Maybe Federer put too much pressure on himself to win because he wanted to regain the #1 spot in the world… Maybe he wanted it so badly so he could feel better about himself whereas Nadal didn’t care how it affected him as the person… This is common in my work, but I can only speculate.
Your tennis psychology tip for today
Know who you are on the inside – the person – before you play. That way, your success or failure in the match will not change how you feel about yourself as a person and you can leave the court happy with yourself no matter what.
Your comments are welcome. Please post them below.
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Understood….but, how do you avoid complacency…even assuming one tried one’s best, is a tough balance betwenn your tip (which I certainly agree with), and becoming complacent….any thoughts?…thanks
As a tennis coach and an athlete, I could felt the momentum of the match.
Federer was overwhelmed with his emotions. He was tense from the first, serving only 56% of his serve. He was really tight….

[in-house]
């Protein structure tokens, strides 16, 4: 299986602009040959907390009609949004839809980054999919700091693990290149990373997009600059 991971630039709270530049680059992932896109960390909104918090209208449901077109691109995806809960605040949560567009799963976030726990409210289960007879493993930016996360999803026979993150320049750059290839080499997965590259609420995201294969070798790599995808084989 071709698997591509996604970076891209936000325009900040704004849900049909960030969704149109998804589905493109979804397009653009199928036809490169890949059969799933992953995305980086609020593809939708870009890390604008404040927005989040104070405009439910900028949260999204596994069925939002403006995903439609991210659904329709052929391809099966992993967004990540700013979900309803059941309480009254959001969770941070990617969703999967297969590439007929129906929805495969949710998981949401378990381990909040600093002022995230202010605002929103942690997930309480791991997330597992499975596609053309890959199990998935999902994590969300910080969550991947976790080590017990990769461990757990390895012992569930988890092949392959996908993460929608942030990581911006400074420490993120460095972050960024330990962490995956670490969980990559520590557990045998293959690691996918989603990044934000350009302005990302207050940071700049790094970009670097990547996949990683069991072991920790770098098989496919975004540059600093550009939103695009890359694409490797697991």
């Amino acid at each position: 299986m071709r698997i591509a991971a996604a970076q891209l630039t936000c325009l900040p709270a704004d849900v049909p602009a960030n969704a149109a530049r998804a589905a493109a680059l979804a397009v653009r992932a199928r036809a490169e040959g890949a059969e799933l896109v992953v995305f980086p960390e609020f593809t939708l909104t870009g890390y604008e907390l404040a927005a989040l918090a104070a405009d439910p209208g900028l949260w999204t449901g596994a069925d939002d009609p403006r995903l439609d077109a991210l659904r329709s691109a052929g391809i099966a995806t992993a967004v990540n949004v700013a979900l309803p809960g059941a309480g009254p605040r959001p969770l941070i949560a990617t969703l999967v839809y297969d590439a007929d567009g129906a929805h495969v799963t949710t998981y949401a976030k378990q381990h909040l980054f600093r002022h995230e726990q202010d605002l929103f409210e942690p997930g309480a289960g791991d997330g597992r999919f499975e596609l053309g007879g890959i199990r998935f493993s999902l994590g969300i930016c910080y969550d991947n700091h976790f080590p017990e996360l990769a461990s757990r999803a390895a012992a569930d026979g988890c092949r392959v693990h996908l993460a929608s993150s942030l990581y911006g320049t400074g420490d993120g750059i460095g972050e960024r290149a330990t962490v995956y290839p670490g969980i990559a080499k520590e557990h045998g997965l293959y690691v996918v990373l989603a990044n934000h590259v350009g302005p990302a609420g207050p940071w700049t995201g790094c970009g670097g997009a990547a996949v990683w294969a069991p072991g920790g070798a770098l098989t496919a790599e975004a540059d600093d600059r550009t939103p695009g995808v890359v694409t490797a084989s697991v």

The reason is not getting back is title, the reason is getting that 14th. grand slam win. He knows that was is biggest chance, because it was on hard court, Nadal was ”tired”, if he ever was….
He knew inside of himself that to beat Sampras achievement had to be done that day…..it was a bigger stress than just winning the Australian open or to be no. 1.
Nadal had nothing to loose….he had all the excuses of playing for over 5 hours and never be good on hard court. He is 5 years younger and has times to become a legend.
For Federer the times is running…..
So we have watch that emotions when they are not very well control can be worst than physical or mental fatigue.